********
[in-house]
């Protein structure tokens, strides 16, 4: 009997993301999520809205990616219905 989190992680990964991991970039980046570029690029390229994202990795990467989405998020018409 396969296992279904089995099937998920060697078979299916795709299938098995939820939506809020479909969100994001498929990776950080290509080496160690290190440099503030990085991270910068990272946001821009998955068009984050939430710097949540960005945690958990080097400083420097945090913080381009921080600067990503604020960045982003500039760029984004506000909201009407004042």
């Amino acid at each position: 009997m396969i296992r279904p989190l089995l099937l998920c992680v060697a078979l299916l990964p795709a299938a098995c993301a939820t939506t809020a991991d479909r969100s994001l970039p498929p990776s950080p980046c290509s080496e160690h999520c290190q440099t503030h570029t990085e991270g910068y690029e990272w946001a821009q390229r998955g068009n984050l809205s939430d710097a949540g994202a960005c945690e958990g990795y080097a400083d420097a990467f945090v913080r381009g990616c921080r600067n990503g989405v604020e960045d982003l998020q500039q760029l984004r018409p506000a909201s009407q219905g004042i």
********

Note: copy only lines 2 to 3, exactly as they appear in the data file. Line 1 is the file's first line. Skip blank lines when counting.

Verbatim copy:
């Protein structure tokens, strides 16, 4: 009997993301999520809205990616219905 989190992680990964991991970039980046570029690029390229994202990795990467989405998020018409 396969296992279904089995099937998920060697078979299916795709299938098995939820939506809020479909969100994001498929990776950080290509080496160690290190440099503030990085991270910068990272946001821009998955068009984050939430710097949540960005945690958990080097400083420097945090913080381009921080600067990503604020960045982003500039760029984004506000909201009407004042």
């Amino acid at each position: 009997m396969i296992r279904p989190l089995l099937l998920c992680v060697a078979l299916l990964p795709a299938a098995c993301a939820t939506t809020a991991d479909r969100s994001l970039p498929p990776s950080p980046c290509s080496e160690h999520c290190q440099t503030h570029t990085e991270g910068y690029e990272w946001a821009q390229r998955g068009n984050l809205s939430d710097a949540g994202a960005c945690e958990g990795y080097a400083d420097a990467f945090v913080r381009g990616c921080r600067n990503g989405v604020e960045d982003l998020q500039q760029l984004r018409p506000a909201s009407q219905g004042i």